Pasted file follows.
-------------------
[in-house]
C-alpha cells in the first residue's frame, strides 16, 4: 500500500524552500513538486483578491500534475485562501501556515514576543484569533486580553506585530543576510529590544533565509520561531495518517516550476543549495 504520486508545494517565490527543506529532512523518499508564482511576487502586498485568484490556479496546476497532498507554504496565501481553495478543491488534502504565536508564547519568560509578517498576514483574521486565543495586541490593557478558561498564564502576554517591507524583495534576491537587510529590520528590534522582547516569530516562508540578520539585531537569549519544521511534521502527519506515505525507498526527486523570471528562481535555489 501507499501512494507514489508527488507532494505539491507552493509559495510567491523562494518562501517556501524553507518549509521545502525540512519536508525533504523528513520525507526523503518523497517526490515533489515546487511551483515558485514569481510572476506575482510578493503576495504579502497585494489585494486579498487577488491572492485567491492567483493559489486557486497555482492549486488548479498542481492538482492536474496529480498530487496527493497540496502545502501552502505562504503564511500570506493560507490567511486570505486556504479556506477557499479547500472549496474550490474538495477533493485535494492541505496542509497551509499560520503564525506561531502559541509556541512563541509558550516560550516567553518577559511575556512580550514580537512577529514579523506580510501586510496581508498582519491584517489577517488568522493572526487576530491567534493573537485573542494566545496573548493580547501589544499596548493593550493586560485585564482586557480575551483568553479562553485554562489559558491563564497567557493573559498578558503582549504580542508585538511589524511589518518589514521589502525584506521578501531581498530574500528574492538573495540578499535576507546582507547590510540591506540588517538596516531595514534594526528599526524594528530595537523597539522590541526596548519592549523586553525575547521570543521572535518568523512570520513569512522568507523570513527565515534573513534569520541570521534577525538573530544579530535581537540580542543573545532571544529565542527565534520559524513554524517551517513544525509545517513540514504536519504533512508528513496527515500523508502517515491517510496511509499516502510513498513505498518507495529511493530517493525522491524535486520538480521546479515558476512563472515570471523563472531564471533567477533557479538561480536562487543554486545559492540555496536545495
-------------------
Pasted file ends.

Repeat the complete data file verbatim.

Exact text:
[in-house]
C-alpha cells in the first residue's frame, strides 16, 4: 500500500524552500513538486483578491500534475485562501501556515514576543484569533486580553506585530543576510529590544533565509520561531495518517516550476543549495 504520486508545494517565490527543506529532512523518499508564482511576487502586498485568484490556479496546476497532498507554504496565501481553495478543491488534502504565536508564547519568560509578517498576514483574521486565543495586541490593557478558561498564564502576554517591507524583495534576491537587510529590520528590534522582547516569530516562508540578520539585531537569549519544521511534521502527519506515505525507498526527486523570471528562481535555489 501507499501512494507514489508527488507532494505539491507552493509559495510567491523562494518562501517556501524553507518549509521545502525540512519536508525533504523528513520525507526523503518523497517526490515533489515546487511551483515558485514569481510572476506575482510578493503576495504579502497585494489585494486579498487577488491572492485567491492567483493559489486557486497555482492549486488548479498542481492538482492536474496529480498530487496527493497540496502545502501552502505562504503564511500570506493560507490567511486570505486556504479556506477557499479547500472549496474550490474538495477533493485535494492541505496542509497551509499560520503564525506561531502559541509556541512563541509558550516560550516567553518577559511575556512580550514580537512577529514579523506580510501586510496581508498582519491584517489577517488568522493572526487576530491567534493573537485573542494566545496573548493580547501589544499596548493593550493586560485585564482586557480575551483568553479562553485554562489559558491563564497567557493573559498578558503582549504580542508585538511589524511589518518589514521589502525584506521578501531581498530574500528574492538573495540578499535576507546582507547590510540591506540588517538596516531595514534594526528599526524594528530595537523597539522590541526596548519592549523586553525575547521570543521572535518568523512570520513569512522568507523570513527565515534573513534569520541570521534577525538573530544579530535581537540580542543573545532571544529565542527565534520559524513554524517551517513544525509545517513540514504536519504533512508528513496527515500523508502517515491517510496511509499516502510513498513505498518507495529511493530517493525522491524535486520538480521546479515558476512563472515570471523563472531564471533567477533557479538561480536562487543554486545559492540555496536545495